61% of Employees Experience Burnout, How Can Companies Change That?
In a recent survey of employees, CareerBuilder found that, “3 in 5 workers (61 percent) say they are burned out in their current job, and 31 percent report high or extremely high levels of stress at work, yet a third of all workers (33 percent) have not taken or do not plan to take a vacation this year.”
The study goes on to report that, “nearly a third of workers say work causes high or extremely high stress levels for them — an issue that is impacting women (34 percent) more than men (27 percent) — and 79 percent say their company does not offer classes or programs to manage that stress. As a result of stress, workers are experiencing symptoms such as:
- Being tired all the time: 29 percent
- Sleepless nights: 26 percent
- Aches and pains: 24 percent
- High anxiety: 23 percent
- Weight gain: 18 percent
- Can’t keep things straight in your head: 17 percent
- Anger issues at work: 16 percent
- Depression: 15 percent
- High blood pressure: 10 percent
- Weak immune system: 6 percent
- Nausea: 5 percent
- Hair loss: 5 percent
Stress is also impacting areas such as job satisfaction. A third of workers with high levels of stress (33 percent) say they are dissatisfied with their job. Seventeen percent of workers say they are dissatisfied with their job overall.”
If an overwhelming amount of employees — a full 61% — report feeling burnt out, a state that severely impacts both employee health and performance, then something about how companies are run may illuminate an answer as to why.
As any given company can exist in many different industries, capacities or geographies, there likely isn’t a single reason to why so many employees feel burnt out.
How’s Today helps companies figure out how employees feel about their jobs, work environments and management, while also helping keep track of goals and ongoing operations. How’s Today is a digital HR solution that proactively prompts employees about how they feel about their work life, then sends those answers to client dedicated groups of mental health & business management professionals to be processed and forwarded back to management privately as a weekly report of feedback, recommendations and strategies.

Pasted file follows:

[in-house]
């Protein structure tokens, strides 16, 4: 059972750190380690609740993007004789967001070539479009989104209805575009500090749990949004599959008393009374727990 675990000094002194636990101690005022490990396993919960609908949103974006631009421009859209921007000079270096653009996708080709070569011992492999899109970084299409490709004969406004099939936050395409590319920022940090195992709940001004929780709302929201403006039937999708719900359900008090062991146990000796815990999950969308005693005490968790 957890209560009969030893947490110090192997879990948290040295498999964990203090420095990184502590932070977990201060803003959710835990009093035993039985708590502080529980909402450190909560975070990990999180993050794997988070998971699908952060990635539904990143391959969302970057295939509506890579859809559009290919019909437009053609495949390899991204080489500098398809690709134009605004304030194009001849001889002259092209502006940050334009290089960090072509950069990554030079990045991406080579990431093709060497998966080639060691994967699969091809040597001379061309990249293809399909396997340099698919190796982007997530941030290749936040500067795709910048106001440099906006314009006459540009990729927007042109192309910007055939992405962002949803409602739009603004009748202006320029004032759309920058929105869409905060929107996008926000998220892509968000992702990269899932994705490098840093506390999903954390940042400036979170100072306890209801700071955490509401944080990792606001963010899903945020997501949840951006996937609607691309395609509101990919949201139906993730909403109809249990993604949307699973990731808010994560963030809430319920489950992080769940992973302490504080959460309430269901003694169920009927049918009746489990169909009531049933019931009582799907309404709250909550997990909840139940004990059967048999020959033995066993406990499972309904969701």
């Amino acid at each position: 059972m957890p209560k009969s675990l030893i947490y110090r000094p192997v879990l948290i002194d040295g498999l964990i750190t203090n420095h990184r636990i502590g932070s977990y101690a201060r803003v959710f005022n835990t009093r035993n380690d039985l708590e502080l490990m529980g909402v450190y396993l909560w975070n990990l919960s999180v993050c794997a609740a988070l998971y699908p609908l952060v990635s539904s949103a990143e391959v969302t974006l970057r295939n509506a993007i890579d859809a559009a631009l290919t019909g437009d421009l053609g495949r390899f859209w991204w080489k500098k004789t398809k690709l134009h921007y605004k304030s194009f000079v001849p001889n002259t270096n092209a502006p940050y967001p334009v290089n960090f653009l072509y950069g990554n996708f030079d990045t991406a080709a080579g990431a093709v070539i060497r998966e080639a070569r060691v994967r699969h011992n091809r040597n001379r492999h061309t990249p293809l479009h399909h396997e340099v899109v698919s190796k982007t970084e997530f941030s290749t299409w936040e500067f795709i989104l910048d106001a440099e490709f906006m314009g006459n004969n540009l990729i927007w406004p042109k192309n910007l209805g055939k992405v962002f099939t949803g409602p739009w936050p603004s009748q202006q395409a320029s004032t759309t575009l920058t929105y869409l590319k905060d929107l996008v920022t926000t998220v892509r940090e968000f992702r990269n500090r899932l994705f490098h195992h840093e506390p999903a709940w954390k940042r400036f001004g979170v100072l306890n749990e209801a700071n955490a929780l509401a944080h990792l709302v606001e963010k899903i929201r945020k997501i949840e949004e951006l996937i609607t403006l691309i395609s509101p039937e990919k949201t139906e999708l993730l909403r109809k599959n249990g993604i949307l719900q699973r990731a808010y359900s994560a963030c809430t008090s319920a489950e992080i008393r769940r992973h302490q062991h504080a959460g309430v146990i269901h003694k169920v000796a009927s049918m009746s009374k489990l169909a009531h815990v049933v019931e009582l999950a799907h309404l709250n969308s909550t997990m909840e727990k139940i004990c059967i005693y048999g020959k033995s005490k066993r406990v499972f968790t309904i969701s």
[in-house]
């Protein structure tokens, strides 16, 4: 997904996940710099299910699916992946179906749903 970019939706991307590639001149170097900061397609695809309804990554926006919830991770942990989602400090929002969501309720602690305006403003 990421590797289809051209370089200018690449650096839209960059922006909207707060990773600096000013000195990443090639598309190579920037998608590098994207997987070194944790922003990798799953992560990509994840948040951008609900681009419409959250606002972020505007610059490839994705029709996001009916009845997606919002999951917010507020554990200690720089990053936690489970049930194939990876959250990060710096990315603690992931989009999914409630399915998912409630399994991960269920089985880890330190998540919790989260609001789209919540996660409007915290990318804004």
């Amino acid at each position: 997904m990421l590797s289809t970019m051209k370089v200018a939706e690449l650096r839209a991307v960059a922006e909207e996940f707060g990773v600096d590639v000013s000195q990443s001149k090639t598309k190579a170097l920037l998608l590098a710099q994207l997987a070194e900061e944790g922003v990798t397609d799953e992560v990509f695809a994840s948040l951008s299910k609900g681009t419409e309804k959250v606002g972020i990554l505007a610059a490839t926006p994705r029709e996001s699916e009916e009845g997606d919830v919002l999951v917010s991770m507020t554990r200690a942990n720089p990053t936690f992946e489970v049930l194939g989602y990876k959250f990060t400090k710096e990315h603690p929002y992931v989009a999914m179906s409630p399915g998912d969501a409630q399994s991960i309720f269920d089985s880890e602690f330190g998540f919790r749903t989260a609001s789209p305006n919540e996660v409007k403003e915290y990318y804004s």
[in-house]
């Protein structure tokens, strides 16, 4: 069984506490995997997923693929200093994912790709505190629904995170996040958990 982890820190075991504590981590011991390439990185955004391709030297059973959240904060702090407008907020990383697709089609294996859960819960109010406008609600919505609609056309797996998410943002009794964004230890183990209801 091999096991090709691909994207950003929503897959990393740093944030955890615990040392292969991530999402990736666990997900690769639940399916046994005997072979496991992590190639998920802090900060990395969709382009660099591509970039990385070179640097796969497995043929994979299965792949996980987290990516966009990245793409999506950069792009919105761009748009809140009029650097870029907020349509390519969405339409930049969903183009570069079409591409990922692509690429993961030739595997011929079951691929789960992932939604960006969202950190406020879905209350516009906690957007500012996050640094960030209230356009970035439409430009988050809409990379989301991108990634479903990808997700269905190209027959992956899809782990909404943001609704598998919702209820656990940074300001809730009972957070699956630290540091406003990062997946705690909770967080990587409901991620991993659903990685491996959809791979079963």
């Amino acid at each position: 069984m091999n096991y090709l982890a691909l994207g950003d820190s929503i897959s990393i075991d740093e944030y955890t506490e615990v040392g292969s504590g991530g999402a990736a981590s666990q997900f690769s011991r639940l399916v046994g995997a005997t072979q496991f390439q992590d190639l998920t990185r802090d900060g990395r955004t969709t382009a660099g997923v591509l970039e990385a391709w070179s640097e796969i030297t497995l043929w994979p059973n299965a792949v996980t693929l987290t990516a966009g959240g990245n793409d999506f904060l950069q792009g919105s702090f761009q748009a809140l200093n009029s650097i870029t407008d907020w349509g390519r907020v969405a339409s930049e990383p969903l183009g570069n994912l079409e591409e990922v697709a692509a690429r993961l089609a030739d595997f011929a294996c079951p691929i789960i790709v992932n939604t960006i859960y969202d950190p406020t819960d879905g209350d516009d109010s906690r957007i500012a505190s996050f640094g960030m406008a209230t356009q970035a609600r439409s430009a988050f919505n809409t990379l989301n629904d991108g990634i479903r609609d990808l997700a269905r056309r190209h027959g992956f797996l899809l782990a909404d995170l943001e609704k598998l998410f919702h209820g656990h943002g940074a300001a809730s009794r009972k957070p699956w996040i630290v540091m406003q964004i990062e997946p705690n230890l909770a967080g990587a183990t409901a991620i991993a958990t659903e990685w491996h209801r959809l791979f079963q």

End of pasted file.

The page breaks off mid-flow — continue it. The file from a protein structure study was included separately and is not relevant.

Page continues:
If employees feel burnout, it may simply be a misalignment of management’s expectations, and the reality of output that their team can achieve.
Hypothetically, higher level executives could potentially have monetary goals in mind that they need to achieve in order to reach targets set by investors. These goals might then be communicated to management as a directive to work towards with their teams. Given this scenario, a company would be operating solely to reach a number, rather than optimizing an organic goal. They would be working to figure out how to make things that would reach a numerical goal, instead of thinking about what they should do as a company, given their abilities.
In this hypothetical, the monetary goal can be viewed as arbitrary because the company operations that would be implemented to achieve it would be created solely to reach a number. Inversely, if a company was to operate in a manner that valued employee feedback and was to figure out how to operate by listening to those who know the company best, daily operations would be centered around building up what works.
Though you can’t survey a hypothetical company, this difference could potentially be a reason why some companies who operate in ways that are obsessed with pre-determined growth schedules might find themselves with employees who feel burnt out or a high turnover rate.
How’s Today sets up an infrastructure for executives to set plan for & set company-wide goals (in collaboration with their client-dedicated How’s Today team), have those communicated to management, then let employees decide how those goals can be best met in conversation with management, all mediated by mental health, management and communication professionals.
Studies show that when a company’s employees feel heard within their organization, they are 4.6x more productive and likely to do their best work. If employees could effectively communicate when they felt burnt out to management, interventions could be set in motion to either lessen workload or otherwise prevent further burnout, or attrition.
By listening to employees, companies can not only invent new product categories, but also gauge and modulate expectations. Businesses can figure out and expand upon what works, and adjust their expectations to what employees can actually achieve.